Be fat and die has been the mantra for decades now. The scientists had figured out the direct correlation between that excess avoirdupois and death. Except it turns out it’s not that simple:
Being overweight boosts the risk of dying from diabetes and kidney disease but not cancer or heart disease, and carrying some extra pounds appears actually to protect against a host of other causes of death, federal researchers reported Tuesday.
The counterintuitive findings, based on a detailed analysis of decades of government data about more than 39,000 Americans, suggest that being overweight does carry risks, but the dangers may be less dire than experts thought.
“The take-home message is that the relationship between fat and mortality is more complicated than we tend to think,” said Katherine Flegal, a senior research scientist at the Centers for Disease Control and Prevention in Atlanta, who led the study. “It’s not a cookie-cutter, one-size-fits-all situation where excess weight just increases your mortality risk for any and all causes of death.”
The study, published in the Journal of the American Medical Association, was greeted with sharply mixed reactions. Some praised it for providing persuasive evidence that the dangers of fat have been overblown.
“What this tells us is the hazards have been very much exaggerated,” said Steven Blair, a professor of exercise science, epidemiology and biostatistics at the University of South Carolina. “It’s just not as big a problem as people have said.”
There are, of course, the die hards who insist that the debate was long ago over:
But others dismissed the findings as fundamentally flawed, saying an overwhelming body of evidence has documented the risks of being either overweight or obese.
“It’s just rubbish,” said Walter Willett, professor of epidemiology and nutrition at the Harvard School of Public Health. “It’s just ludicrous to say there is no increased risk of mortality from being overweight. … From a health standpoint, it’s definitely undesirable to be overweight.”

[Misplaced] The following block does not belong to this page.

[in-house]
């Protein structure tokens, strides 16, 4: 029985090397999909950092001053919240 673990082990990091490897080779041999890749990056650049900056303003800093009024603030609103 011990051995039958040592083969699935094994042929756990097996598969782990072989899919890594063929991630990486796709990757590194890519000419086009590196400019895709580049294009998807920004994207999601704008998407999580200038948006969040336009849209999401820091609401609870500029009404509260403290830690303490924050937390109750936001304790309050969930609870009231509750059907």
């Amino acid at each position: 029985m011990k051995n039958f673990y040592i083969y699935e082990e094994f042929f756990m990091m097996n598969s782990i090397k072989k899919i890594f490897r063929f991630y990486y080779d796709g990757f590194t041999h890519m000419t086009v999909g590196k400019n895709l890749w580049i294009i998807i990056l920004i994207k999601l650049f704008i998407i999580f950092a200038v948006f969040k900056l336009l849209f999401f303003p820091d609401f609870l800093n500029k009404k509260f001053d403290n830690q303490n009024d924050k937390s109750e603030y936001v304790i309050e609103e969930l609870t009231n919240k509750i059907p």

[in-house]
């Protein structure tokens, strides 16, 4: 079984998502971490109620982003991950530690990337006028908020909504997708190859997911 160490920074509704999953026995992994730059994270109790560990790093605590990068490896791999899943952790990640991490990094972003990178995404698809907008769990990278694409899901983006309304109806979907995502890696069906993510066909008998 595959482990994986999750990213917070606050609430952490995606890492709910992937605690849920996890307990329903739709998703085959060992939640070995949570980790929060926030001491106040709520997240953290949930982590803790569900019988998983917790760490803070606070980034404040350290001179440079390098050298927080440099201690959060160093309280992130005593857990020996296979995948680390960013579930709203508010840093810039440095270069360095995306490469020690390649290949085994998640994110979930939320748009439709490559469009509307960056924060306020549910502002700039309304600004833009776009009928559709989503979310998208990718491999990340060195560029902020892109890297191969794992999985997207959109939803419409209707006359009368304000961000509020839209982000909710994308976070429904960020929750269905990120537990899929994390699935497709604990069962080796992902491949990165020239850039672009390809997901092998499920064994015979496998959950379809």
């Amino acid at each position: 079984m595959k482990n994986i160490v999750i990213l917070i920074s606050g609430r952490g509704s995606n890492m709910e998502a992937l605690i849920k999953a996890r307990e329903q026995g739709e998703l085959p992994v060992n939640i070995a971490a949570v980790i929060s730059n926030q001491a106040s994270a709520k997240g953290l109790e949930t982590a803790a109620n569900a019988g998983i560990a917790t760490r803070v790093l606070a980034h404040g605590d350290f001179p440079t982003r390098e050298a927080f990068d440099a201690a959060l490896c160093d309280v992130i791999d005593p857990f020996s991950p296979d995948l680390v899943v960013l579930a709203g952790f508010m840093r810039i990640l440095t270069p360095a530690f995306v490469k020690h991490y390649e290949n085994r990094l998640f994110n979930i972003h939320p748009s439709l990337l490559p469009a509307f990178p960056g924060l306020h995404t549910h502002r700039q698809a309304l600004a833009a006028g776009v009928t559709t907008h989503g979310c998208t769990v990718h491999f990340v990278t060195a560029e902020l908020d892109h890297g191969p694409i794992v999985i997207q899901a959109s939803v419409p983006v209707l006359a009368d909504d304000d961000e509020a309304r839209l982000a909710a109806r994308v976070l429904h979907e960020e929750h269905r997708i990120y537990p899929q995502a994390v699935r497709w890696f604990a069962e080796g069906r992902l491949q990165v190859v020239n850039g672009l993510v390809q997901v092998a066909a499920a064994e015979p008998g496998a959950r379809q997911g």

Reading on in the article (which I recommend you do), you get to what may be the crux of the matter: the difference between being merely a few pounds over what you’d like or what societal norms are or what doctor’s charts dictate versus being morbidly obese.
In my own self, I see the difference that weight has had on me. In my pre-child days, I was naturally skinny and, since I enjoyed weight lifting, I was a model of fatless, tensile strength. I looked gorgeous (truly), but had a handful of fairly minor health problems common to skinny women — problems I couldn’t overcome because nothing I did made weight stick (not even my all ice cream diet). Post-children, I weigh 15 pounds more than I used to, which is a lot on a small frame. My skinny health problems are all gone, but I’ve added a different set of problems: musculo-skeletal pain, since my joints, tendons and ligaments simply aren’t prepared to handle that extra 15 pounds. In other words, both situations for me had benefits and burdens — and I really miss the gorgeous part.
I mention all this here, not just because it will make healthy, but hefty, people feel better, but because it is a reminder that science is a quest, not an end. We were so certain we knew it all a few years ago, but we didn’t. Scientists have belief systems just like any other people, and they tend to interpret their results through the prism of those belief systems. With few exceptions, most things are open to intelligent debate, with the intelligent part meaning assembling facts in a non-biased way, analyzing those facts, and presenting them for rigorous debate. My ongoing concern about the climate change hysteria is that the scientific community has been co-opted by the biased community, and has abandoned the basic dictates of science.